Taken together, this indicates a geographical split among conservatives and Tea Partiers. Those in the North and Midwest are more sympathetic to Romney, viewing him perhaps as one of their own. But when we turn Southward, the links between Romney and the right seems to be much more tenuous. What is so fascinating about this is that we’re talking about people in different states who answer the ideological question similarly. This is geography, not ideology.

This should not come as a huge surprise. Geographical issues have really been part and parcel of American electoral politics since the beginning of the 1800s –Thomas Jefferson and his Republican party basically continued the policies of Alexander Hamilton and the Federalists, but because the former were from the South, the outrage in Dixie was virtually nonexistent. Something like that might be going on here – with Southerners simply being more comfortable with the Speaker of the House from Georgia rather than the governor from Massachusetts, even though both claim to be conservative and have very little space between them in terms of policy proposals. The opposite looks to be holding true in the North.

This is still a tentative conclusion, but it would seem to be terrible news for Gingrich. If he cannot find a way to appeal to Northern conservatives, he is going to lose the nomination by a very large margin, for two reasons. First, he just got walloped in Florida, a winner-take-all delegate state, and he is going to collect exactly zero delegates from Virginia because his name is not on the ballot. It is an enormous challenge to be the Southern candidate who does not win any delegates from two of the largest Southern states.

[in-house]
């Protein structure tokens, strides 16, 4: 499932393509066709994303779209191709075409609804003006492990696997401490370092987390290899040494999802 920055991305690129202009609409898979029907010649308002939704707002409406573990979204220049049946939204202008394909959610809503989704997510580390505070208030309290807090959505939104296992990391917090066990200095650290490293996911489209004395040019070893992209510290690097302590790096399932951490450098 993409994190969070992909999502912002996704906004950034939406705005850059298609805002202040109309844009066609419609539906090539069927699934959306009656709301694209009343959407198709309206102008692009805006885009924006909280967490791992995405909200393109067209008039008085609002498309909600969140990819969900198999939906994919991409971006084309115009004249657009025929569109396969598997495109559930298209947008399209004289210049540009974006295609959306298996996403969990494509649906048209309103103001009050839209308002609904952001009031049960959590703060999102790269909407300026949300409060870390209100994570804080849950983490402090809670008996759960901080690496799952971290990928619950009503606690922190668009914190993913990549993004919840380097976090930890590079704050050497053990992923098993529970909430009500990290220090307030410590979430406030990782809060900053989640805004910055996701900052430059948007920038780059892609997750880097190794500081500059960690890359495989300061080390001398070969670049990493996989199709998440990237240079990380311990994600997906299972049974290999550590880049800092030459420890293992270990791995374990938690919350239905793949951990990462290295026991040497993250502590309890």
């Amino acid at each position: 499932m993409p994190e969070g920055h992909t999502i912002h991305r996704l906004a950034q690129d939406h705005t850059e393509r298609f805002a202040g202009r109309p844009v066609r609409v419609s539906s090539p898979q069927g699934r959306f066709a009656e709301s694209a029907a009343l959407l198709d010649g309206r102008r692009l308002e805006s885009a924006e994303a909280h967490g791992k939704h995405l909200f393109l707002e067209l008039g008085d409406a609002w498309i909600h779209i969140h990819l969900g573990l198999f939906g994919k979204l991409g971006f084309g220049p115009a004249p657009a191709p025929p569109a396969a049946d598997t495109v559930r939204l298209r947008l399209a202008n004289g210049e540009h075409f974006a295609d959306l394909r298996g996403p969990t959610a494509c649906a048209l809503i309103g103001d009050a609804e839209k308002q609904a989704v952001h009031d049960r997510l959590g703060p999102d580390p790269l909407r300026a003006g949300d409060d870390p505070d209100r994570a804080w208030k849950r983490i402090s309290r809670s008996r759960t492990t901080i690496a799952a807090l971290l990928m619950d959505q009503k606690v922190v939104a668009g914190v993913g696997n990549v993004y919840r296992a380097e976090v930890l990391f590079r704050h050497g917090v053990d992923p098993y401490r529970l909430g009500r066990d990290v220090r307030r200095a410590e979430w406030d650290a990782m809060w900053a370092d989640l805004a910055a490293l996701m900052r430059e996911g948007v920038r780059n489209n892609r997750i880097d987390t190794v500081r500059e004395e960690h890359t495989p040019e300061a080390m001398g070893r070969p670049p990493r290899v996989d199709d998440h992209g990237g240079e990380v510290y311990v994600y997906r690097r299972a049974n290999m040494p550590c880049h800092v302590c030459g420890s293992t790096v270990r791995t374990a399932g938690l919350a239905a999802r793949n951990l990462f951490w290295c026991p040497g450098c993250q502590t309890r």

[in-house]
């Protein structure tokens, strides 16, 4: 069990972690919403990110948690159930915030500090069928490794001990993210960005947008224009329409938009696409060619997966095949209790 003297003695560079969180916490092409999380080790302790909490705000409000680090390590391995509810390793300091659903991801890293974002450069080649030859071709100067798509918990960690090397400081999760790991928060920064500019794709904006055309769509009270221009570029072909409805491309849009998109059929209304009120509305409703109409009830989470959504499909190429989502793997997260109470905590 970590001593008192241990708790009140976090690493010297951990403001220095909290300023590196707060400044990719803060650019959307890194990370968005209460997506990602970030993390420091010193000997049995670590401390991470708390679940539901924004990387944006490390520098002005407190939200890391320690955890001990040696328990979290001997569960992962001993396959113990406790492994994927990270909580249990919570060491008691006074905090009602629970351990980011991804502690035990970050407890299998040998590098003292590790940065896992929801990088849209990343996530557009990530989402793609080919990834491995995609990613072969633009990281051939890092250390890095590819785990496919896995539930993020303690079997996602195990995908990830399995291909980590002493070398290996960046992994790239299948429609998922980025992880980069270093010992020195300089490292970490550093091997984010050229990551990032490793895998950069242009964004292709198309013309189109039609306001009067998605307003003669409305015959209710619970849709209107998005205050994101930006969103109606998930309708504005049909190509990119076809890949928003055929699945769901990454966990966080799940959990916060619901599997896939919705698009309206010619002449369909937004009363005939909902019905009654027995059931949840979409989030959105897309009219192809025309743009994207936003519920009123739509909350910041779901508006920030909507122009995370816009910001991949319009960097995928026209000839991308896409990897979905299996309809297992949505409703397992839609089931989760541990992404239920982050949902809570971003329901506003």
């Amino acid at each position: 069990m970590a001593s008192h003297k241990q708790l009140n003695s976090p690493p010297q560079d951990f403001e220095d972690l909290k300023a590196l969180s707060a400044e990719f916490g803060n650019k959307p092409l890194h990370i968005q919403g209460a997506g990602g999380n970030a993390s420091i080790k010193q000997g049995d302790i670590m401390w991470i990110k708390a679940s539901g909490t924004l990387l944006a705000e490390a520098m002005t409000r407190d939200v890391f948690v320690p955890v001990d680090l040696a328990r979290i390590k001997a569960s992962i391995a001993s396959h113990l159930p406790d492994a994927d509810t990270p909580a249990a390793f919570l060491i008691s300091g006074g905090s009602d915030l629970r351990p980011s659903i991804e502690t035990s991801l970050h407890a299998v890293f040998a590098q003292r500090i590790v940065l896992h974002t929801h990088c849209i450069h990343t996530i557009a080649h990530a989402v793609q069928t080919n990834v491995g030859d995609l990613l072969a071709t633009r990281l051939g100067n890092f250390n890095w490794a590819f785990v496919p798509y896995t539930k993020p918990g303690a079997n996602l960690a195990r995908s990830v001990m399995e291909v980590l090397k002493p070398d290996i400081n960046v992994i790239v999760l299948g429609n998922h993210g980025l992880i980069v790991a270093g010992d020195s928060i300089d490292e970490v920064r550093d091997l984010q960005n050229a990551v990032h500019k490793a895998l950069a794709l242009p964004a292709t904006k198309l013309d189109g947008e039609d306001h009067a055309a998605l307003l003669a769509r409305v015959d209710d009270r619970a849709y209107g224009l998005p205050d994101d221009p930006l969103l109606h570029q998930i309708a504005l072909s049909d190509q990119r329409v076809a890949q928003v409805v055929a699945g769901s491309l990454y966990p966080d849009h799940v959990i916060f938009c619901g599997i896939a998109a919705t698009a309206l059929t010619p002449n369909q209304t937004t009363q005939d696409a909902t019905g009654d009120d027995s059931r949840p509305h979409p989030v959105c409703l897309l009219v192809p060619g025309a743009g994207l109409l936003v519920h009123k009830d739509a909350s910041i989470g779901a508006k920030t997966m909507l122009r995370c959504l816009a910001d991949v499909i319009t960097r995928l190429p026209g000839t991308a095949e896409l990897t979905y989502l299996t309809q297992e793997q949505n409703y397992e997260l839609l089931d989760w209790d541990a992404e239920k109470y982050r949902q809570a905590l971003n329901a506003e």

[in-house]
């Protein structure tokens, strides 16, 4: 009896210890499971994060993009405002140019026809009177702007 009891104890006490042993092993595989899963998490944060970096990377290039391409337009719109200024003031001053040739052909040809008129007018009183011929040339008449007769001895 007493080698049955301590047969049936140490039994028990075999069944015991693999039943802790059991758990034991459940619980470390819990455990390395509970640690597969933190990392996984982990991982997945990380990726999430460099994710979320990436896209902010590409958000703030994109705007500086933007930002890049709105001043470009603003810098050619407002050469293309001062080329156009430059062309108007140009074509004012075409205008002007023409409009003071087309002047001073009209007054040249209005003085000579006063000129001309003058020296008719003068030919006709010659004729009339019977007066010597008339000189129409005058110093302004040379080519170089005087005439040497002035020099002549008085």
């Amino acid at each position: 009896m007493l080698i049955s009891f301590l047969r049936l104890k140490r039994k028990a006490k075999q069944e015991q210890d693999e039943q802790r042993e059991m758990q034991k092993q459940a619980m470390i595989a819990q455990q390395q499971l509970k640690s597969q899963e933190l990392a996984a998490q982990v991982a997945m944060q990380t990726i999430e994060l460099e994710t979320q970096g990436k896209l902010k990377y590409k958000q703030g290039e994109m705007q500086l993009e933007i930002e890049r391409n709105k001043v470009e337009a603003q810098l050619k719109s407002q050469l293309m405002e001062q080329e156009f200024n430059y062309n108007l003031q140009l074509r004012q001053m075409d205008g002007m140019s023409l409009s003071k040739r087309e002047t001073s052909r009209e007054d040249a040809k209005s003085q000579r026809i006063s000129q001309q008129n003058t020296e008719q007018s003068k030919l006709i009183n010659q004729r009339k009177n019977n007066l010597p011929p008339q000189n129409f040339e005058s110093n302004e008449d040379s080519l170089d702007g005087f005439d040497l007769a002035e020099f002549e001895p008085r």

Second, the electoral and legislative power of the South has long depended upon an alliance with the West. In fact, the electoral strategy of nearly every major Southern candidate for national office dating back to Thomas Jefferson has been to unite these two regions. Gingrich is going to have a huge problem recreating this because many Western GOP electorates are relatively moderate now – e.g. California and Oregon – or have very strong Mormon blocs. Romney finished a distant third to John McCain in 2008, but check out his strong performance in the Mountain West (and note that the contests in Idaho and New Mexico happened after he dropped out of the race). That's the Mormon vote in action.

A final note: Gingrich looks to have been damaged in Florida after he fell off the strategy that initially brought him to the front of the pack – which was his relentless focus on the issues. His engagement with Romney in terms of negative campaigning seems to have taken a toll on his numbers, at least in Florida.

Bottom line: Nobody wins a party nomination when his unfavorable rating is 40 percent, or when he gets blown out of the water among women. If this is the start of a trend, Gingrich is finished.